By Rachel Hickingbotham
Last year, Tenneille and Lee Hawke came very close to losing their 12-year old son Deakin.
Deakin and his school mates from Drouin Primary School were on their Grade 6 school camp in Canberra last October, when he was bitten twice on the leg by an eastern brown snake, the second most venomous snake in the world.
Deakin says he didn’t see the snake before or after it bit him and that “it felt like a prickle bush”.
Fortunately, some other boys saw the snake and ran to tell their Principal, Brad Wheller.
Mr Wheller quickly found the snake and took a photo to confirm it.
Within 10 minutes of being bitten, Deakin had collapsed, stopped breathing, had no pulse and had gone into suspected cardiac arrest.
Thankfully, while waiting for the ambulance to arrive, a group of well-trained teachers from his school jumped into emergency mode applying pressure with immobilisation bandages to his leg, while starting CPR.
The bandaging slowed the venom from spreading while they worked hard to revive him.
One of Deakin’s teachers Candie Ellis-Williams told a TV reporter “I went into autopilot because I’d had prior training. I just took Deakin, sat him down and went through the steps that I needed to take.”
Candie and fellow teacher, Dave Janssen, performed CPR on Deakin – a skill that all Victorian teachers are expected to be trained in.
Deakin was put in an ambulance and rushed to hospital where he miraculously made a full recovery, something Natalie Sindrey from St John Ambulance said would not have happened if it wasn’t for the medical treatment from his teachers.
“Straight after the bite they did an amazing job at doing the resuscitation (CPR), which is what they needed to do to keep him alive,” Ms Sindrey told reporters.
Principal Wheller travelled to Canberra Hospital with Deakin and stayed with him in the Emergency Department and for several hours in the Intensive Care Unit (ICU) before heading back to camp.
His parents arrived from Drouin shortly after 3am. Deakin spent two days in ICU followed by two days in the Paediatric High Care Ward.
“He was hooked up to monitors with cannulas in each arm”, Tenneille.
Deakin took a full month off school to recover. Tenneille reported that eight days after the bite her son had developed multiple symptoms of ‘Serum Sickness’, a reaction from the anti-venom he was given to counteract the snake’s poison.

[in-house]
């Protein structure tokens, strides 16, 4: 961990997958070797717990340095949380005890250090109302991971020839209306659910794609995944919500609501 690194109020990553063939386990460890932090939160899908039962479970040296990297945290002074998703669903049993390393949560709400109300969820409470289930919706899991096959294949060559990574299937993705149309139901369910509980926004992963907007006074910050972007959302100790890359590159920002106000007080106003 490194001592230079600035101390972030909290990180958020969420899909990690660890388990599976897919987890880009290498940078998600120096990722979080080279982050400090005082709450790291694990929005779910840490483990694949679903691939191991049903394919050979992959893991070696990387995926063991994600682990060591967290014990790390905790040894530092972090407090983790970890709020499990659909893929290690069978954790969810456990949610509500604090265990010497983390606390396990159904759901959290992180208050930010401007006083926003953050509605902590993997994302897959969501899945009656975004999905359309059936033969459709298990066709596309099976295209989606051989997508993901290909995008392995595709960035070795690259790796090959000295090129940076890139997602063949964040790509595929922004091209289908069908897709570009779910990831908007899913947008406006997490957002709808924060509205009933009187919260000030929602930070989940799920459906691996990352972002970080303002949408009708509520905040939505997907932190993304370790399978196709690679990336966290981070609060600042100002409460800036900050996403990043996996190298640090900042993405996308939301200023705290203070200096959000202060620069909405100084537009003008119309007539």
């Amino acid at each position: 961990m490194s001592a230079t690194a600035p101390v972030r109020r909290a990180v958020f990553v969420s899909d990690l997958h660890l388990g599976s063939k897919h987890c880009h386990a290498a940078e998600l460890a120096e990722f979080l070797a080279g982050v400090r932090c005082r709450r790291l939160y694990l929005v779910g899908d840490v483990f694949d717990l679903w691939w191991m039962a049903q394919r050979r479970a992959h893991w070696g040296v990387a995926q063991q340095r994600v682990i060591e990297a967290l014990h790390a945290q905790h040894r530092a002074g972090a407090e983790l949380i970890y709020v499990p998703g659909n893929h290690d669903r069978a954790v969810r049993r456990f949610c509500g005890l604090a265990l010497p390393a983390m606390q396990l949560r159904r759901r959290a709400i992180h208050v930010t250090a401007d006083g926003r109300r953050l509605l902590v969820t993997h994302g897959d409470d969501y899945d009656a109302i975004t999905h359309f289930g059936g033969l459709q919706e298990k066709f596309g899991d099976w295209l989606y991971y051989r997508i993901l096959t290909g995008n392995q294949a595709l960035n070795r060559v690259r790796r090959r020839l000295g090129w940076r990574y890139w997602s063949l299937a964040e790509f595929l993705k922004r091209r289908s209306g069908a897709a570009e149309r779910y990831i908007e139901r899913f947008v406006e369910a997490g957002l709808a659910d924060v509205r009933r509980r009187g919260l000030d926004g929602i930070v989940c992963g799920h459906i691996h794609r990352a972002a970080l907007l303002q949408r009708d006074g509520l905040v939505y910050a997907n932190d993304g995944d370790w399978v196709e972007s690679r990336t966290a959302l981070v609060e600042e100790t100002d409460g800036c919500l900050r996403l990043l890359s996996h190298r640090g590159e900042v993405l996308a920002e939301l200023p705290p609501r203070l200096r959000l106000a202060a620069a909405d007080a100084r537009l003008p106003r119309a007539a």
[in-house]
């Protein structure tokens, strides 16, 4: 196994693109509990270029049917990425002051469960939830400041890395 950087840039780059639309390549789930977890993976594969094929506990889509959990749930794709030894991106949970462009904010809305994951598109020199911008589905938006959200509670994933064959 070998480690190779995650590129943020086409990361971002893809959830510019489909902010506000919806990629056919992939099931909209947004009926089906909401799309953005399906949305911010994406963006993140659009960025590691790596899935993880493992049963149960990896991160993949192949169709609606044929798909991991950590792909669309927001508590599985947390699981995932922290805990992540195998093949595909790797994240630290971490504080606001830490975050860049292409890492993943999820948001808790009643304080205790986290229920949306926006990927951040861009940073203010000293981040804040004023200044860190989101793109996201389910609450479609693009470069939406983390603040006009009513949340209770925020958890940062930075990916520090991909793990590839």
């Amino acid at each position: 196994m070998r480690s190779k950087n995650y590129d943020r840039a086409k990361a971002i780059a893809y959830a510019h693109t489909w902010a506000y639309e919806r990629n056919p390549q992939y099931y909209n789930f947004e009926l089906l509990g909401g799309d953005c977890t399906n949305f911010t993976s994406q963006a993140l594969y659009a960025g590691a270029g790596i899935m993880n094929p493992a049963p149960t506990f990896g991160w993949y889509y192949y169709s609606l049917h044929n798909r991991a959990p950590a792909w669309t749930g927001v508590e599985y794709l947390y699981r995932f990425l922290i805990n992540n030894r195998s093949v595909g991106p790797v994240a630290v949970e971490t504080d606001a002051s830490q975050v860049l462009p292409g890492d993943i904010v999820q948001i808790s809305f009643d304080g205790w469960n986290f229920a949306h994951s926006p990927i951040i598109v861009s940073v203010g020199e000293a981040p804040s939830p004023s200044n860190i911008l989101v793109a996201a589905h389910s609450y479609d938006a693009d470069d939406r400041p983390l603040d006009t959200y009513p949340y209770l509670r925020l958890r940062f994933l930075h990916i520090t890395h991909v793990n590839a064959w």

His symptoms included severe full body rashes, facial swelling and joint stiffness just to name a few. With all his discomfort along with x-rays, ultrasounds and blood tests, Tenneille said “it was not all smooth sailing, but he took it all in his stride and handled it like a true legend”. After his month of recovery, Deakin was able to return to school, finish Grade 6 and graduate from primary school. He is now settled into Year 7 at his new high school.
MP for Narracan, Gary John Blackwood commended the teaching staff of Drouin Primary School at Victoria’s State Parliament for their quick-thinking and the outstanding first aid skills that saved the student’s life.
Deakin’s parents share details of their son’s traumatic near-death experience as a way of bringing awareness about the severity of a snake bite and the importance of proper first aid training.
The family have acknowledged the amazing staff at Drouin Primary School. Paramedics said: “If it had not been for the quick-thinking and outstanding first aid skills of the teaching staff, Deakin would not be alive today”.
Most of all, Deakin’s parents are proud of their son.
“Lee and I couldn’t be prouder of Deakin. What he has been through is seriously any parent’s worst nightmare! Deakin has been the bravest and most courageous 12-year-old we know”.